Thames w/Building Rome, Ricky Montgomery, Ryan Cheney, and Blackwater ’64 | 7:30 PM Saturday, 12.28.19 | The Duck Room at Blueberry Hill, 6504 Delmar Blvd. | All ages | $10
We live in a world with such disparate conditions side by side with opulence. The clamor of all the world being ushered into the market to be peddled to all comers through the ether. There is a glut of content, and our capacity to consume fails us. You can find anything you possibly want if you look hard enough, but the effort will exhaust you just as much as finding that unexpected sense of completion will invigorate you. Just when you think you’re done swimming upstream, what seemed to be solid ground is revealed to be a sandbar. At least that’s how I would describe my experience navigating the deluge of music being released in the digital age. You learn to relish those moments idling on terra firma, even if it’s a sliver in contrast to a continent-dividing body. Such is the music of Thames.
I’m not one to disparage the place of my birth, but St. Louis has not been kind to the musicians I’ve felt came closest to sharing my tastes, or expanding them in ways contrary to the trends that seem to have the most staying power. It falls on the young and ambitious to challenge the established expectations of River City players to embrace their Midwestern-ness in order to stake out an unsustainable living playing music in the region.
To be self-assured and ambitious enough to pursue something sophisticated, nay otherworldly, in contrast to what many of us have been raised on, and succeed in making an impression on listeners, is an unfair challenge. To compare your works with that of artists from across the continent, across oceans for lack of a regional contemporary, invites crass deconstruction from the self-important and indignant. But what choice do you have when your muses seem otherworldly and your aspirations match, but to go with the flow? What better way to find out than to ask the artists?
The Arts STL: Everyone one, thing, has an origin story. What’s the prologue to the origin of Thames?
Sean Buchert (Thames drummer): If there was one link that I can surely say runs between the five of us, it’s that we were all the kid that would spend every single moment of solitude with music as our companion. We didn’t listen to the same artists, but music held the same role in all of our lives before we met each other.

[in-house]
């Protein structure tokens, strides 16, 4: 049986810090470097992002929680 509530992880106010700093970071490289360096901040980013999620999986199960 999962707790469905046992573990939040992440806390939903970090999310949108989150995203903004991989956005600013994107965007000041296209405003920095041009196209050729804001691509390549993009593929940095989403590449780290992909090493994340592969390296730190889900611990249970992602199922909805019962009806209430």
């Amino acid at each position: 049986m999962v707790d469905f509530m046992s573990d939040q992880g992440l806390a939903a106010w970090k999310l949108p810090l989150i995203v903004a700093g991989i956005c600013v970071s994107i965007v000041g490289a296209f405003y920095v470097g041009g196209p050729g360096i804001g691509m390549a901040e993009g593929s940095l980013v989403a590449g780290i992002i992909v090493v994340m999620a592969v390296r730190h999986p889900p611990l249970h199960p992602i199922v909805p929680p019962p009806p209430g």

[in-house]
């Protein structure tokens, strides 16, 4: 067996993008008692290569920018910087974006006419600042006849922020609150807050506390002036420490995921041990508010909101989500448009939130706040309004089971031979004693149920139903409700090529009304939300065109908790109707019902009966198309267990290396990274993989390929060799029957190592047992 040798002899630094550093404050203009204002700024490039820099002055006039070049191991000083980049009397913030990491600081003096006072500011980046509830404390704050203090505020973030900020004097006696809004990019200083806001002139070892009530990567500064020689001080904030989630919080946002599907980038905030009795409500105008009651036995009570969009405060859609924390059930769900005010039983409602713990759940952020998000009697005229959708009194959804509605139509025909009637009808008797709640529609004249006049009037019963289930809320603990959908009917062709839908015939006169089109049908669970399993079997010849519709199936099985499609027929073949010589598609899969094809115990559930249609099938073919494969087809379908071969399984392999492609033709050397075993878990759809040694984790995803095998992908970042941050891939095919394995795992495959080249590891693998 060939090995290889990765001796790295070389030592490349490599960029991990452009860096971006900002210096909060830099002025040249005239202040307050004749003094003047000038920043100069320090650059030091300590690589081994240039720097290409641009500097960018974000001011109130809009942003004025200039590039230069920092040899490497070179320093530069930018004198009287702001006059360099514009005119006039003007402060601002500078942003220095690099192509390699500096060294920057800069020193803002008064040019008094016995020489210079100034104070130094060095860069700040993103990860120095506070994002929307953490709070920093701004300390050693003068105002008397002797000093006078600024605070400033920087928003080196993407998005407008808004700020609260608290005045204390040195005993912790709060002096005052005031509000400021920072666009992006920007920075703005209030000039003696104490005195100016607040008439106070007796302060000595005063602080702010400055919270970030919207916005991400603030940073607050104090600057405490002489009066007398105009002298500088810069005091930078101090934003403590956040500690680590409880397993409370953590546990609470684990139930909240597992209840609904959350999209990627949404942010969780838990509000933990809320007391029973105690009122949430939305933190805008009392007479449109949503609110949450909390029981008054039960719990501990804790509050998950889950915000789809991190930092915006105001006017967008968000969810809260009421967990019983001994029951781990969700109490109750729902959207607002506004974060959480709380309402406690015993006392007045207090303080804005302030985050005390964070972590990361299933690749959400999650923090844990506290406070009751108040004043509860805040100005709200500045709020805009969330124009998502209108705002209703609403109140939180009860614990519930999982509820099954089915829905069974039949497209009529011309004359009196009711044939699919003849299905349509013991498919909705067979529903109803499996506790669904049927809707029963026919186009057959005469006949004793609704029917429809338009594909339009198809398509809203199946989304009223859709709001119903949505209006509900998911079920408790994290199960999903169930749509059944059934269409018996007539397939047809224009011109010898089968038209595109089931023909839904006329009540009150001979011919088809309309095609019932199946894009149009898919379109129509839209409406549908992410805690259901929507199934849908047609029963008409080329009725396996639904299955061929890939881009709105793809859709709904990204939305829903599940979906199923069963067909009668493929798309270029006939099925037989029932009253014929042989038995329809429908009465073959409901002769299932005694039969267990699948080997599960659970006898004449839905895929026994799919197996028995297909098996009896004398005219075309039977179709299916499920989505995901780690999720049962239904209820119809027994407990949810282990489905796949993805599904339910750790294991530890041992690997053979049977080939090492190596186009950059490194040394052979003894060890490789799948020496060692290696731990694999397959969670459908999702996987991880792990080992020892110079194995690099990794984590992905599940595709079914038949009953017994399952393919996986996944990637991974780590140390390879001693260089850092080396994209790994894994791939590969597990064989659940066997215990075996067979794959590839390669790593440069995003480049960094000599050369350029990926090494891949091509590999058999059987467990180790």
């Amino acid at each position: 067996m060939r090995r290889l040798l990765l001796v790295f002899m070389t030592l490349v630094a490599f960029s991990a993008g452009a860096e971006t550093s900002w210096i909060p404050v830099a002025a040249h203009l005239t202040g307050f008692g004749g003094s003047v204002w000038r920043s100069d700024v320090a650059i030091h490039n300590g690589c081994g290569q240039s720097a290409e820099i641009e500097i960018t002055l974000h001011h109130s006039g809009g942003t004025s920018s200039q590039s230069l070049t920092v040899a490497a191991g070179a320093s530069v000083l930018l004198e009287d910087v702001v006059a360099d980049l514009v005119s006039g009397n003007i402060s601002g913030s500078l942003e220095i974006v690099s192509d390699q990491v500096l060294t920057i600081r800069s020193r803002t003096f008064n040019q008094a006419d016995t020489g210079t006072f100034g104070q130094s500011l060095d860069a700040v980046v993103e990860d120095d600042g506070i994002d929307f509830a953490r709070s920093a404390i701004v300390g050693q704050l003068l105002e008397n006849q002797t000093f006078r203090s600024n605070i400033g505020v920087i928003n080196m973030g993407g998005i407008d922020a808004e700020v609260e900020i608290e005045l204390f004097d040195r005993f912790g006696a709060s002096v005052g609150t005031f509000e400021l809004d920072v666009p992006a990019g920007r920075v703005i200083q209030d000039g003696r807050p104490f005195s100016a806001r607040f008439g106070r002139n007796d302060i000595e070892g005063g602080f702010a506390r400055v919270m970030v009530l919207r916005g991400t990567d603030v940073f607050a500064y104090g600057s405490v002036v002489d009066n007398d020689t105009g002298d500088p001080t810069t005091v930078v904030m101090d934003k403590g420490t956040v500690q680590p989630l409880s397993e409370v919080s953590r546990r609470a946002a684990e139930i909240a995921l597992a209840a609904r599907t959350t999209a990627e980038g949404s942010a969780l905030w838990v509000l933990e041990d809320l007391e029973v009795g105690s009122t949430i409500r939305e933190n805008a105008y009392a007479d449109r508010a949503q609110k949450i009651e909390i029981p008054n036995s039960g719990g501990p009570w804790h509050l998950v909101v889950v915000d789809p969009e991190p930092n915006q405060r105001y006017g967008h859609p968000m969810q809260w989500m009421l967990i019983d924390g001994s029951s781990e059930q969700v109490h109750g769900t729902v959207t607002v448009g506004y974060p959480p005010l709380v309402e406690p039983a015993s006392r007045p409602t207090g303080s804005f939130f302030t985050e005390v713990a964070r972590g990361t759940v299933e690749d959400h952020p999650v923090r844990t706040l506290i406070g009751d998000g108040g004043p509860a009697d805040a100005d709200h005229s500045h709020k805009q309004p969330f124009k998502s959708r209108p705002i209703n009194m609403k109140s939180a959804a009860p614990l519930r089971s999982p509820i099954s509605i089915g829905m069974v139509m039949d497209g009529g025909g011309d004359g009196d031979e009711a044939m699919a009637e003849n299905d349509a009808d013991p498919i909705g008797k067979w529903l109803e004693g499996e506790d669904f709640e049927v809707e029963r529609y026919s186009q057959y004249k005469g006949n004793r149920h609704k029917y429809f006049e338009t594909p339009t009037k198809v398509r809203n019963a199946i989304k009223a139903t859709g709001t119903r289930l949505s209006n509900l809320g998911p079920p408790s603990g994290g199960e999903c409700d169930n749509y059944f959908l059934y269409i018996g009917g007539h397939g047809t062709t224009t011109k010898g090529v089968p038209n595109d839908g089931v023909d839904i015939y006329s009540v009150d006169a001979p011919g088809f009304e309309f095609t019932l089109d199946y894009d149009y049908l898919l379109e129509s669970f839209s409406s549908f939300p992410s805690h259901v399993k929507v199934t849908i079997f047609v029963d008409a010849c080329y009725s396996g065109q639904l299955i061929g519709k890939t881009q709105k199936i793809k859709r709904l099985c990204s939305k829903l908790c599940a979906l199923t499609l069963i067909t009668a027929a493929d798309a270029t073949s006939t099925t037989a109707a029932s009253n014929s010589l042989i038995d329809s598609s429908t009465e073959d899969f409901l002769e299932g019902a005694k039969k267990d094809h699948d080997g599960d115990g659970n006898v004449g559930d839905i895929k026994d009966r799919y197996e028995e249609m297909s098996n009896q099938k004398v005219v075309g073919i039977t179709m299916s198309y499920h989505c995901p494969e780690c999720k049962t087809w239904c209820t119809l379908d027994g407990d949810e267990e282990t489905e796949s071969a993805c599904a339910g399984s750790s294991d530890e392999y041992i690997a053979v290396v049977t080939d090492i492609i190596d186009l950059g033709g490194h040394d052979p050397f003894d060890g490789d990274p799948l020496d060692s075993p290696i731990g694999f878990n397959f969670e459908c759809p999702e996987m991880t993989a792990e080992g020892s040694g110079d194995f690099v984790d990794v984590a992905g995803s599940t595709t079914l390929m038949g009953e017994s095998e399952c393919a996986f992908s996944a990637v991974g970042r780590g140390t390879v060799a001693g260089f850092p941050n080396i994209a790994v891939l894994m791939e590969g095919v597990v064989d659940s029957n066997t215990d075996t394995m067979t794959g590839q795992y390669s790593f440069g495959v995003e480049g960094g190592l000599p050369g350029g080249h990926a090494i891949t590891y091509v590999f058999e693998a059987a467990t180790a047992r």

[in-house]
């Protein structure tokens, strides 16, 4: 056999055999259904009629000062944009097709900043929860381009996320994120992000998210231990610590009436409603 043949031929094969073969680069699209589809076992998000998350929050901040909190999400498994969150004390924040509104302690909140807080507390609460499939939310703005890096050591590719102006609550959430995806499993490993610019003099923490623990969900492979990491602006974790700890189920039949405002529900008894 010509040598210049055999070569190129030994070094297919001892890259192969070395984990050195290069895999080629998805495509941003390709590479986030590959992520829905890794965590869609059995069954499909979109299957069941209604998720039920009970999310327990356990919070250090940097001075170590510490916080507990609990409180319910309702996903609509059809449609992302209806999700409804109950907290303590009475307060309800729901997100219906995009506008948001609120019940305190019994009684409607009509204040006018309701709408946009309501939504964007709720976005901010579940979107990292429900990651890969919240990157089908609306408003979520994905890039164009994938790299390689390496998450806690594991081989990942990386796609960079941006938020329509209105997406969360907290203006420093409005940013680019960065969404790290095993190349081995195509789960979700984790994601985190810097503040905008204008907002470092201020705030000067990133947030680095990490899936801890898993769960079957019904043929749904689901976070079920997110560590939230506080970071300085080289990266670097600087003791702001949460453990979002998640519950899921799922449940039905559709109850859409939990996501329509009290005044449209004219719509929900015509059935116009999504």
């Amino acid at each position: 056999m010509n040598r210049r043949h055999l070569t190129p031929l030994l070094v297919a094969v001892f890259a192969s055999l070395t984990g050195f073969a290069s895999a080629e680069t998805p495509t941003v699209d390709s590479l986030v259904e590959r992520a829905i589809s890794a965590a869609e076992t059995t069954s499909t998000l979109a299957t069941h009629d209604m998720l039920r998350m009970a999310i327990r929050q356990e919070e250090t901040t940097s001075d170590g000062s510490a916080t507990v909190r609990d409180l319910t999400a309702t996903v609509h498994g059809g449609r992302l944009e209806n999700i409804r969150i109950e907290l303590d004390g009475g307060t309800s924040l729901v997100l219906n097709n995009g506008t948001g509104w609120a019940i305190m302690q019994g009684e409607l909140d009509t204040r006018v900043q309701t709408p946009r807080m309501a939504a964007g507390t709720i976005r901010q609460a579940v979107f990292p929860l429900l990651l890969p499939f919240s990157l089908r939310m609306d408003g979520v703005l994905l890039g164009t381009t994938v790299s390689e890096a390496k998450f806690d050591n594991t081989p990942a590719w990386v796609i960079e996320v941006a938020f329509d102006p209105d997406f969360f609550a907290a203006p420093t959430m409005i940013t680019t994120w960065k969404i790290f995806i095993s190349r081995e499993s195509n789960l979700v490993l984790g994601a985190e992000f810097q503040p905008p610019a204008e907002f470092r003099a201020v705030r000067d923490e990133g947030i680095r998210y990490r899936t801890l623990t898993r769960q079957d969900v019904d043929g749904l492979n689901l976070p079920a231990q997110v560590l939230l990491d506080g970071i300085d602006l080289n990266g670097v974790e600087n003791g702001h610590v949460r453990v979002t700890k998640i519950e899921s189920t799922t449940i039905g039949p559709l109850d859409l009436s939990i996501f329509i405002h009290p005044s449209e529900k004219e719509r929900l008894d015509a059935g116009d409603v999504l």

So how did Thames actually form?
Gabe [Jackson, vocals, piano, synth, and guitar] and I (Sean) met through our friend, the internet. I was constantly searching the internet for people to play and answered his Craigslist ad! (I had made plenty of my own before seeing his.) He showed me some of his songs, I wasn’t into it, and then we went on our separate ways. A month or so later, I had a change of heart and came back to him, I kinda realized I was too critical of his stuff and found his enthusiasm annoying…the point is, we made up. During that time, Gabe and Zander [Hayes, guitar, synth, percussion] had met and hit it off during orientation at Webster [University]. We played our first show with a couple other friends, but I think we all knew we would need to find other musicians eventually. Connor [Fiehler, bass] joined as a recommendation from our friend Peter, and that was the band for our first year. I met Noah [Gregory, piano and guitar] through mutual friends and asked him to play with us for a set of Arctic Monkeys songs we were doing for An Under Cover Weekend. Throughout the rehearsals we ended up getting closer, and that set the groundwork for him joining not too long after.